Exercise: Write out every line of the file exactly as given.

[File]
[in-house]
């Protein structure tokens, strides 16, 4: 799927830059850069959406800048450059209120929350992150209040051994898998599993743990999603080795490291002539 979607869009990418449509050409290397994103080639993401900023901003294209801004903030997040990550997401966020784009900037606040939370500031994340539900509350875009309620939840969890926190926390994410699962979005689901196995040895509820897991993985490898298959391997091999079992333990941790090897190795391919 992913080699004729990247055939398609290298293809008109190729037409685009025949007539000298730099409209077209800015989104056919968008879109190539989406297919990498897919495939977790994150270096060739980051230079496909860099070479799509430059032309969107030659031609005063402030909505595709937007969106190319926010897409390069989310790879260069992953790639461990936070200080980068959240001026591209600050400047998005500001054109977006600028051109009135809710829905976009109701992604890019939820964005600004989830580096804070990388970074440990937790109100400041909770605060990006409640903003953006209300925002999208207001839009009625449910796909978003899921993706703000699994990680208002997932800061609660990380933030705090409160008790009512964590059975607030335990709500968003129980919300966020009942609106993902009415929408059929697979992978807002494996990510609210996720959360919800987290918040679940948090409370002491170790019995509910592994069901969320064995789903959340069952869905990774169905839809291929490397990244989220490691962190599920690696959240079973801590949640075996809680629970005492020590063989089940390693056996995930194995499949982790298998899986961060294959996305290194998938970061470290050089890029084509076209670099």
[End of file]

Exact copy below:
[in-house]
């Protein structure tokens, strides 16, 4: 799927830059850069959406800048450059209120929350992150209040051994898998599993743990999603080795490291002539 979607869009990418449509050409290397994103080639993401900023901003294209801004903030997040990550997401966020784009900037606040939370500031994340539900509350875009309620939840969890926190926390994410699962979005689901196995040895509820897991993985490898298959391997091999079992333990941790090897190795391919 992913080699004729990247055939398609290298293809008109190729037409685009025949007539000298730099409209077209800015989104056919968008879109190539989406297919990498897919495939977790994150270096060739980051230079496909860099070479799509430059032309969107030659031609005063402030909505595709937007969106190319926010897409390069989310790879260069992953790639461990936070200080980068959240001026591209600050400047998005500001054109977006600028051109009135809710829905976009109701992604890019939820964005600004989830580096804070990388970074440990937790109100400041909770605060990006409640903003953006209300925002999208207001839009009625449910796909978003899921993706703000699994990680208002997932800061609660990380933030705090409160008790009512964590059975607030335990709500968003129980919300966020009942609106993902009415929408059929697979992978807002494996990510609210996720959360919800987290918040679940948090409370002491170790019995509910592994069901969320064995789903959340069952869905990774169905839809291929490397990244989220490691962190599920690696959240079973801590949640075996809680629970005492020590063989089940390693056996995930194995499949982790298998899986961060294959996305290194998938970061470290050089890029084509076209670099």